Black History – Mary Eliza Mahoney
This month, CRCHD staff will be blogging about influential black doctors, scientists, and medical innovators, as well as rising stars from our portfolio. If you would like to nominate someone to be honored, please email CUREsupplements (at) NIH (dot) gov
In 1863, at the age of 18, Mary Mahoney of Boston began to show an interest in nursing. It was the year of the Emancipation Proclamation, and two years prior to the full abolition of slavery, and it was unheard of for a black woman to work as anything other than a domestic servant. But the 5 foot tall, 90 pound Mahoney was determined, and took a position as a maid at the newly opened New England Hospital for Women and Children.
The stated purpose of the New England Hospital was four-fold:
1. To provide for women medical aid of competent physicians of their own sex
2. To assist educated women in the practical study of medicine
3. To train nurses for the care of the sick (a formal nursing program began in 1872)
4. To prove to the world that a woman can be a good physician and a skillful surgeon
Mary worked for fifteen years in various roles: cook, washer woman, and nurses aide, before applying to the 16 month, intensive nursing program. The criteria for admission were simple: young, strong, healthy women of good character and disposition were permitted to attend. Mary was the third black woman to enter the program, but thus far, none had made it through the highly rigorous curriculum. According to the record of Mahoney’s cohort, 40 women applied, 9 withdrew on their own, 13 were deemed unsuitable, and 18 were accepted for the trial period, which required students to work 16 hours per day, 7 days per week, washing, ironing, cleaning, scrubbing, attending lectures, and providing complete care to a ward of six patients. Every morning, students attended rounds with the doctors, who expected the nurses to provide impeccable care to their patients.
Only half of the 18 students passed the first round of trials, and only three received their diplomas that year: two white women, and Mary Mahoney, who passed with distinction, becoming the first African American woman to obtain a nursing degree.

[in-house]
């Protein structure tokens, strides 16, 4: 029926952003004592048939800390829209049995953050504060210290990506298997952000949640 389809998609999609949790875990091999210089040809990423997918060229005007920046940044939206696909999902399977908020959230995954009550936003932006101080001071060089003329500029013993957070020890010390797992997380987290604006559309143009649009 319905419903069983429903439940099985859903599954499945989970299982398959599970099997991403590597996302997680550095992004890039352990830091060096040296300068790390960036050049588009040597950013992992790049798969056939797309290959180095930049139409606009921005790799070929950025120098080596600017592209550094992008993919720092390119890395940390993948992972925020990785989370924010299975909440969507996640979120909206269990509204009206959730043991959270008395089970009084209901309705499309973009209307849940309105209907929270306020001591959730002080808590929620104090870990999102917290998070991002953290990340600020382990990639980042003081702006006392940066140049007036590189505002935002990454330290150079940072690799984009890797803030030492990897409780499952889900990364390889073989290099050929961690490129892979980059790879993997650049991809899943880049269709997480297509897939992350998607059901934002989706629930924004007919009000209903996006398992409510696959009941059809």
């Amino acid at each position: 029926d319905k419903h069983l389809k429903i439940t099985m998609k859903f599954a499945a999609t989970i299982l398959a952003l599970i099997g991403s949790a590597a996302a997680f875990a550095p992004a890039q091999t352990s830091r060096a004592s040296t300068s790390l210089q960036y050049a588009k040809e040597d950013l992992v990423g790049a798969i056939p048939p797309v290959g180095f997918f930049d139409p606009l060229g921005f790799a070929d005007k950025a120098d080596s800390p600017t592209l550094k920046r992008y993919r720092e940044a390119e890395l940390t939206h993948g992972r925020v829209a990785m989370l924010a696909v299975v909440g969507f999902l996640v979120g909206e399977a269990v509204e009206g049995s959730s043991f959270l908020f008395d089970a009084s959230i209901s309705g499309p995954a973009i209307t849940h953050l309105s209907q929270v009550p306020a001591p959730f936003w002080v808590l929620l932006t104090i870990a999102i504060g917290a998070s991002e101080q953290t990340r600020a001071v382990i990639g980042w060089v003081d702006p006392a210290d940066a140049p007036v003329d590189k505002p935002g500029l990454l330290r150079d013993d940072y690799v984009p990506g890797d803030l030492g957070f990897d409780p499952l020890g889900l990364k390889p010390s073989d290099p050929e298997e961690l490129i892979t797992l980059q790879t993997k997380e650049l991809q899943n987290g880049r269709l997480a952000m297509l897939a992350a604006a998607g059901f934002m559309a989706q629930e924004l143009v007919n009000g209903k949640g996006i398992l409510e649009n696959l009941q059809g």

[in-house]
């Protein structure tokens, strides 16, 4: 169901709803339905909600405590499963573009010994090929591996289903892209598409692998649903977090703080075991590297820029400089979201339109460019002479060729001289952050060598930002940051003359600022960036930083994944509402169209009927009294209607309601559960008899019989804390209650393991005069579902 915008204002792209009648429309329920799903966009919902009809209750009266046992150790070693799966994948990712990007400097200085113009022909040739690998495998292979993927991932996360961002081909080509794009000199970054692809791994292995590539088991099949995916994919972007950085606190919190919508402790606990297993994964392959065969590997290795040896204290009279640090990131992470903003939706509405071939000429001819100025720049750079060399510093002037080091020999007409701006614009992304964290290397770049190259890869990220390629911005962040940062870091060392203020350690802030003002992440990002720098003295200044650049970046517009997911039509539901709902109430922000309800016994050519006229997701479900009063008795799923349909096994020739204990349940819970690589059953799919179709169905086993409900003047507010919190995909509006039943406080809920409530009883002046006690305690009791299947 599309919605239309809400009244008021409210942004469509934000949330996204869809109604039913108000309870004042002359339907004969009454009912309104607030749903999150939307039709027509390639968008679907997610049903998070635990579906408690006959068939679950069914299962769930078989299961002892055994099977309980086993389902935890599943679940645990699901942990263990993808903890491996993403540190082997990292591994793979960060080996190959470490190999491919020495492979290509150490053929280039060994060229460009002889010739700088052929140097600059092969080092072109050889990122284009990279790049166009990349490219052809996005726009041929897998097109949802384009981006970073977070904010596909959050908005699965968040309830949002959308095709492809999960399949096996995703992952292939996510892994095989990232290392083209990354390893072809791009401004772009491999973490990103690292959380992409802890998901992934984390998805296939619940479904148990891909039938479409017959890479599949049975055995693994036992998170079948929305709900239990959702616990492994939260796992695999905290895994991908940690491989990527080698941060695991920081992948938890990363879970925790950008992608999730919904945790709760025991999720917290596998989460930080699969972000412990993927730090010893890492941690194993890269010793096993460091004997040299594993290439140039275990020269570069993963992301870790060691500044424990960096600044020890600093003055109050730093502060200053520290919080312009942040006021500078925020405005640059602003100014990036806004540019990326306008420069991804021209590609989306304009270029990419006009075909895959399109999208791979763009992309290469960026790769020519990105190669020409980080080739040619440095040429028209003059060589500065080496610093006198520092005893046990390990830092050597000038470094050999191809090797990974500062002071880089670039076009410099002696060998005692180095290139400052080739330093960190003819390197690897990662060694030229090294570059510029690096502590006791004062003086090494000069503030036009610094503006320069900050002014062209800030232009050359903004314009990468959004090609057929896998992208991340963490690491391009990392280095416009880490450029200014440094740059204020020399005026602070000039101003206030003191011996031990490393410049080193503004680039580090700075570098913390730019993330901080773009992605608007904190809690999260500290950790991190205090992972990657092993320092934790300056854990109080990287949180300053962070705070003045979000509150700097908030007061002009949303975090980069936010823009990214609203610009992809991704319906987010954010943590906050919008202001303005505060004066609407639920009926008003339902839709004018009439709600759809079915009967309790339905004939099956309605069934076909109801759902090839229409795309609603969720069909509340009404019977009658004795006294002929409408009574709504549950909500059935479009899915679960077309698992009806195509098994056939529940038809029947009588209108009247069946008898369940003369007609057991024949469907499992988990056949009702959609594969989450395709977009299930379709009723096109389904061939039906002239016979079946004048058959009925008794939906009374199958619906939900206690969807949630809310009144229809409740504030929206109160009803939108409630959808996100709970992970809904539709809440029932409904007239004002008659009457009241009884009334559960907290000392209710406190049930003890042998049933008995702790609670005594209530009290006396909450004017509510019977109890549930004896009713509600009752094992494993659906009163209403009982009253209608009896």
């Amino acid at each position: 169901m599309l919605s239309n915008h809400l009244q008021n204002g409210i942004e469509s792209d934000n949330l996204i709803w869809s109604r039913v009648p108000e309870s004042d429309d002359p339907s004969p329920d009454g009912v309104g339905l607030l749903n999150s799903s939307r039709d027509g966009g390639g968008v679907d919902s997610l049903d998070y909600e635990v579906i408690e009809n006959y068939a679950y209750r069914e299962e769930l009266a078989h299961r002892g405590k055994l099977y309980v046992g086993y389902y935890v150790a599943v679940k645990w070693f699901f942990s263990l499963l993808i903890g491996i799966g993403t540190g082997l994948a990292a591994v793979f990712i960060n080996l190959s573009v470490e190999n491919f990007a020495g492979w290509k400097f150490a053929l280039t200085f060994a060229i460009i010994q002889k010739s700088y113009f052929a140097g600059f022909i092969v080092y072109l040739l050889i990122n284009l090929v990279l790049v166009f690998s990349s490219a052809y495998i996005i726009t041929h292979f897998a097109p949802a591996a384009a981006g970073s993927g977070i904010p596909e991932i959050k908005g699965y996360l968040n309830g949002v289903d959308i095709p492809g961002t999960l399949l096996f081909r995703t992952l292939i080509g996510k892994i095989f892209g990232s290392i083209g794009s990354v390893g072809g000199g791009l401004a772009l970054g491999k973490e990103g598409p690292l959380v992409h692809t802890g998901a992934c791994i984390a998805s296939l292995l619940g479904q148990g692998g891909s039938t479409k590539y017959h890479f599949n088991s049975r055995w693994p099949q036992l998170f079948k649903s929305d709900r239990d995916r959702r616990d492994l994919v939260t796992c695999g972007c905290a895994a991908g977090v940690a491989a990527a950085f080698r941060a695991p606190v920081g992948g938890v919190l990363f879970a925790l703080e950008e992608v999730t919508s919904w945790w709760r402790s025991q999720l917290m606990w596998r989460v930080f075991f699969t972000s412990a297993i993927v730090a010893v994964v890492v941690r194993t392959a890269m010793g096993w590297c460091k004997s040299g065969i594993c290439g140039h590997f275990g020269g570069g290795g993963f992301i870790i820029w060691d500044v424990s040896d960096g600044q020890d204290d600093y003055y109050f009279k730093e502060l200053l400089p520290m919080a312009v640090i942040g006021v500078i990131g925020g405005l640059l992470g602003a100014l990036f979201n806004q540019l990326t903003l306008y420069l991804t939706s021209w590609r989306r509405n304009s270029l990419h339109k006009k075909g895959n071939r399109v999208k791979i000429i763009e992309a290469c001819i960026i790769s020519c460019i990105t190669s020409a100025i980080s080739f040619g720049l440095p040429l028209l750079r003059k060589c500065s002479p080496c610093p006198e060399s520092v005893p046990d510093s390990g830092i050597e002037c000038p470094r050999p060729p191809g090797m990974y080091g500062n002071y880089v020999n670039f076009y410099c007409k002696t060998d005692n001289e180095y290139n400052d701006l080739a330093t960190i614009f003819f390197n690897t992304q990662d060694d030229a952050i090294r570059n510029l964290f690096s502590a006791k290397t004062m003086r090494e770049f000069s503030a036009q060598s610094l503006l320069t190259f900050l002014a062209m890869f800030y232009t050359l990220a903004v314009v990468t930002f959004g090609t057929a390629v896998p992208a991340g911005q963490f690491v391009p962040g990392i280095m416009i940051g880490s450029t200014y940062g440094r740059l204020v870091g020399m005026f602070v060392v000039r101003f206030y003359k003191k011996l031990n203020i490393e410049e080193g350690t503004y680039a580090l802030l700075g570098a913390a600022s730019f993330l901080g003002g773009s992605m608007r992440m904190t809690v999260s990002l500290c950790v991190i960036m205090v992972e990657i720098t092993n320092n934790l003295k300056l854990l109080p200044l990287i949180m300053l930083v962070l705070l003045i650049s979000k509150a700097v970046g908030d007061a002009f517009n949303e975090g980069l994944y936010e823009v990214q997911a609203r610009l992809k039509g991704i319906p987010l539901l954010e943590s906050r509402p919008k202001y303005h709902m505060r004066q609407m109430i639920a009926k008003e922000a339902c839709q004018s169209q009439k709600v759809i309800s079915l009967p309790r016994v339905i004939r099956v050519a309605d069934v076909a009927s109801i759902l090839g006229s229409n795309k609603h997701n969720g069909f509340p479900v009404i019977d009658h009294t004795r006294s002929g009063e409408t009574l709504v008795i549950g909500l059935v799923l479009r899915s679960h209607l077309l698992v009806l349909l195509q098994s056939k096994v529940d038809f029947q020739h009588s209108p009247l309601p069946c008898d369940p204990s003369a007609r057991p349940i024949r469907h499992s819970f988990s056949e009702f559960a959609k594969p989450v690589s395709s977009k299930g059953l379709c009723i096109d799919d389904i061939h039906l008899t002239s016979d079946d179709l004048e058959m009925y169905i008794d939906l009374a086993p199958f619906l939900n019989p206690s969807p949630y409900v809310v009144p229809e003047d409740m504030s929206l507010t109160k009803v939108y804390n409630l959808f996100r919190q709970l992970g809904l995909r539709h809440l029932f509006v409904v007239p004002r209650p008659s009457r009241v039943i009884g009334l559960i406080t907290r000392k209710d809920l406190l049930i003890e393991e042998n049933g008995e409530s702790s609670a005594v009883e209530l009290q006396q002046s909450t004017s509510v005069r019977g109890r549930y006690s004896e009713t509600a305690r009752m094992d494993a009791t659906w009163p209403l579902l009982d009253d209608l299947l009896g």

After graduation, Mary worked as a private nurse in the homes of wealthy New England families. “I owe my life to that dear soul,” Mr. Armes, a client, would say, and the two became such good friends that Mary designated him to be her “next of kin.” Sarah Beatty of the New England Hospital wrote, “I used to hear her praises sung everywhere around Boston and suburbs.” Her skillful, calm, efficient manner instilled trust that helped her to overcome many barriers due to her race.
Mahoney worked tirelessly to improve the nursing profession and to promote the inclusion of black women in nursing, actively fighting against the repercussions of slavery and racism throughout her life. In 1909, she gave the first address to the National Association of Colored Graduate Nurses, a society she co-founded, where she inspired all of the people in the audience and was elected chaplain of the society. Mahoney served as director of the Howard Orphan Asylum for black children in Long Island, New York, which cared for children and the elderly, especially those who had been freed after the abolition of slavery.
Mary became seriously ill with breast cancer, and entered the New England Hospital in December of 1925. She was given the most expert medical and nursing care available, but passed away on January 4, 1926, at the age of 80.
In 1936, the National Association for Colored Graduate Nurses (and later the American Nurses Association) established the Mary Mahoney Medal to a member of the organization who made an outstanding contribution to nursing, and she was inducted into the ANA Hall of Fame in 1976. The National Women’s Hall of Fame in Seneca Falls, NY, added Mahoney to their ranks in 1993. In 2006, the US House of Representatives honored Mahoney in a floor resolution (H.CON.RES.386).
Mahoney inspired generations of nurses. A 1954 article wrote that “Mary Mahoney is honored today not only because she was the first Negro nurse who had the courage to enter a school of nursing side by side with her white sisters, but because this nurse was an outstanding student of her time, an expert and tender practitioner, an exemplary citizen, and an untiring worker in both local and national professional organizations. She was a sound builder for the future, a builder of foundations on which others to follow may safely depend.”